Last week, according to the Northwest Indiana Times, raw steel production in the Great Lakes rose to an output level of 628,000 tons. This will be the second week in a row that it’s made a steady increase, despite overall U.S. steel production dropping 2.82% in the same time span. Domestic raw steel production, in total, was around 1.747 million tons, an increase from the previous week’s 1.722 million tons.
In the Great Lakes area, with most of the output centered around Chicago and Northwest Indiana, steel production saw a 0.9% increase, totaling an additional 6,000 tons of output. The American Iron and Steel Institute reports a year-to-date output of 45.2 million net tons, with a capacity utilization rate of 72.4%. In comparison, the total domestic production of raw steel saw an output of about 1.684 million tons, down from the 1.733 million tons produced just a week earlier.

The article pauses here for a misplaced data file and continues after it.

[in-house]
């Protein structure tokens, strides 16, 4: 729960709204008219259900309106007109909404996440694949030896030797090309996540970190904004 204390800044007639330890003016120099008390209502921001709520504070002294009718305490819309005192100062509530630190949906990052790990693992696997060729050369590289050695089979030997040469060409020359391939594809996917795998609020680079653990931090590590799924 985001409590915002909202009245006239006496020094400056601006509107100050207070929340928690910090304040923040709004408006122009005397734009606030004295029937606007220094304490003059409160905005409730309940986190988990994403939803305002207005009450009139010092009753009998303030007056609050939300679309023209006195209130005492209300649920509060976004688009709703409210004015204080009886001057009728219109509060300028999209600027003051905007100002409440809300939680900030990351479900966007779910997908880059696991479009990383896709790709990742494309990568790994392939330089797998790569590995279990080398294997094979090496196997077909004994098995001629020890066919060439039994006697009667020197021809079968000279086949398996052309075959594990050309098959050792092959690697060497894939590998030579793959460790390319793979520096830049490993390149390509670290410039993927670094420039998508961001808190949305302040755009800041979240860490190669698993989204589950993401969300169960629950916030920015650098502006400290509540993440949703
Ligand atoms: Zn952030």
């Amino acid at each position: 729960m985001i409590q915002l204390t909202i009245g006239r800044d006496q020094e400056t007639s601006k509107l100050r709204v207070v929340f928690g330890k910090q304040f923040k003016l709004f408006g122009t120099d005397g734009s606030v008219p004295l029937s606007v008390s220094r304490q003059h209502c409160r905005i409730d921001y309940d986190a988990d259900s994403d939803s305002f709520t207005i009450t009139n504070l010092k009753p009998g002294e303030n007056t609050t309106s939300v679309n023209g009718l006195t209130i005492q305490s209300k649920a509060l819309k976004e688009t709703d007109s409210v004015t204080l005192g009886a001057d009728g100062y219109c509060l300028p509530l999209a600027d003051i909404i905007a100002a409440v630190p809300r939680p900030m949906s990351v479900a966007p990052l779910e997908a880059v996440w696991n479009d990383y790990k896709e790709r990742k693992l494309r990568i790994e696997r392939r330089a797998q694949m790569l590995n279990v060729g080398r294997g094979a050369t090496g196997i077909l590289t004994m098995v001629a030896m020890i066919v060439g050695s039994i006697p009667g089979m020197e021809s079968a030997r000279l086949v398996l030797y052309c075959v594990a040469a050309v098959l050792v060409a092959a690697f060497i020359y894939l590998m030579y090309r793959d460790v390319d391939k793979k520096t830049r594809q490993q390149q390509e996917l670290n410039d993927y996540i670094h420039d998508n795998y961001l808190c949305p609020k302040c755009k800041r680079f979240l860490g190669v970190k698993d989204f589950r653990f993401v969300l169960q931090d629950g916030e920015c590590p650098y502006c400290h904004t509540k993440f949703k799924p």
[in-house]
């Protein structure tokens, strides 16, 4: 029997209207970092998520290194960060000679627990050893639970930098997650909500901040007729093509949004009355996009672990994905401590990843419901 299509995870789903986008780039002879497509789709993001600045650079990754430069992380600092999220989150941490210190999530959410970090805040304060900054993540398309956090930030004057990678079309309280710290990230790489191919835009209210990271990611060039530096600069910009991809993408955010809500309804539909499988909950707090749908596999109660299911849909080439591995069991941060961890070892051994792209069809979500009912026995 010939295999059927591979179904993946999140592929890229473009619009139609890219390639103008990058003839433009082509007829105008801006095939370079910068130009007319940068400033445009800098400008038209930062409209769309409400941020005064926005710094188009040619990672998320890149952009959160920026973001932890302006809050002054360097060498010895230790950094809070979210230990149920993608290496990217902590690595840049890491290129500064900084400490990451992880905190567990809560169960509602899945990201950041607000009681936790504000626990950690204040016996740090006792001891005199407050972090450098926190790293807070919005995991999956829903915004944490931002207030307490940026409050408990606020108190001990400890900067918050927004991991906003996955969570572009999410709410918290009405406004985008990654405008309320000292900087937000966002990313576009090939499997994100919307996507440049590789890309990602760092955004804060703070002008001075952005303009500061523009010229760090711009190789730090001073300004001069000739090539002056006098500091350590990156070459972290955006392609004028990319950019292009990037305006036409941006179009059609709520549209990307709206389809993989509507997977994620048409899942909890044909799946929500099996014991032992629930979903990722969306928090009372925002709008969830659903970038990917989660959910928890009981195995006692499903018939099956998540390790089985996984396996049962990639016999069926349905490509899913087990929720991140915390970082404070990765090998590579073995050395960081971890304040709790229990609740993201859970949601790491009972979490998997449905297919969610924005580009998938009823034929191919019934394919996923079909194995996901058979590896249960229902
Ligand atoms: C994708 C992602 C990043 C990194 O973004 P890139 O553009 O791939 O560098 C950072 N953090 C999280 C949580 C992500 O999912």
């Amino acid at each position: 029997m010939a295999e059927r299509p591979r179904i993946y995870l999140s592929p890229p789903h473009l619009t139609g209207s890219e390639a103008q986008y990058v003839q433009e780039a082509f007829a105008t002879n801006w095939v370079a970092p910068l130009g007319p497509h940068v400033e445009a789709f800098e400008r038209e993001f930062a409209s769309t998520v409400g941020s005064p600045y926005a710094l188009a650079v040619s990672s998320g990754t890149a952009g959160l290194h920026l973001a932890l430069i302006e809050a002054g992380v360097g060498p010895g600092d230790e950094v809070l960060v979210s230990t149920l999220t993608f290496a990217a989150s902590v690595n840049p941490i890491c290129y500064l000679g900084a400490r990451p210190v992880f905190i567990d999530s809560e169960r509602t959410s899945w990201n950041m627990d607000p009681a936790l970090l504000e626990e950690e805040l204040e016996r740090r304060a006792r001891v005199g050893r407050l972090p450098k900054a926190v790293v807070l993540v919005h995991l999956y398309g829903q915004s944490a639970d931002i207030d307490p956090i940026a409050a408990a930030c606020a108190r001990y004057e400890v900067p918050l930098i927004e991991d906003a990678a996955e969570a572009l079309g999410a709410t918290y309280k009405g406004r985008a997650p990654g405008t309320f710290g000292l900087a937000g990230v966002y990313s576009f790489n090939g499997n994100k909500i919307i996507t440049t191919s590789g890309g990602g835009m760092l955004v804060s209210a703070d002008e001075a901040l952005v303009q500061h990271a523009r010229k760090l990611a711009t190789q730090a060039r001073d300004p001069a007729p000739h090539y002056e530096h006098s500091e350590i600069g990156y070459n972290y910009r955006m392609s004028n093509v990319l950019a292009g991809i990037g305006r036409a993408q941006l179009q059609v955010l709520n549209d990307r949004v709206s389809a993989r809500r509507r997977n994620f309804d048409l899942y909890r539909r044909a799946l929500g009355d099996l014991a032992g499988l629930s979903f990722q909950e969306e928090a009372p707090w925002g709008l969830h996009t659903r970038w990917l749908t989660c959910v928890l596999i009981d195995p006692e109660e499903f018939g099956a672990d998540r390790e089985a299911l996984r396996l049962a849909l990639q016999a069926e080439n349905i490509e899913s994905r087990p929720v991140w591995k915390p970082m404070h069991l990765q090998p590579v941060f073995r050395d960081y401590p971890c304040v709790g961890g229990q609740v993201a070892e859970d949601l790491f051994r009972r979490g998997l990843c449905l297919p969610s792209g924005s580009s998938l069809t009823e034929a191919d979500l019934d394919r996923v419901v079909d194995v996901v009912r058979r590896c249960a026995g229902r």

Micah Pollak, Assistant Professor of Economics at Indiana University Northwest, offered, “The forecast is fairly optimistic. The decline was temporary, and we bounced back from that. We’re very optimistic with the Dow-Jones and after the U.S. didn’t come out and raise rates. It’s encouraging for the near future.”
He also commented “The Dow-Jones Transportation Index also was positive, which means positive growth in the region, too. Steel has been a troublesome part of the economy. Production has been going down. Otherwise it’s healthy. I think we’re back to where we were before the recession.”
This could be positive news for consumers, as well. The increase in regional steel will most likely lower the market price on home furnishings, like steel windows and doors. With unlocked windows and doors accounting for 30% of all home robberies, this could be mean a profitable season for local steel furnishing distributors.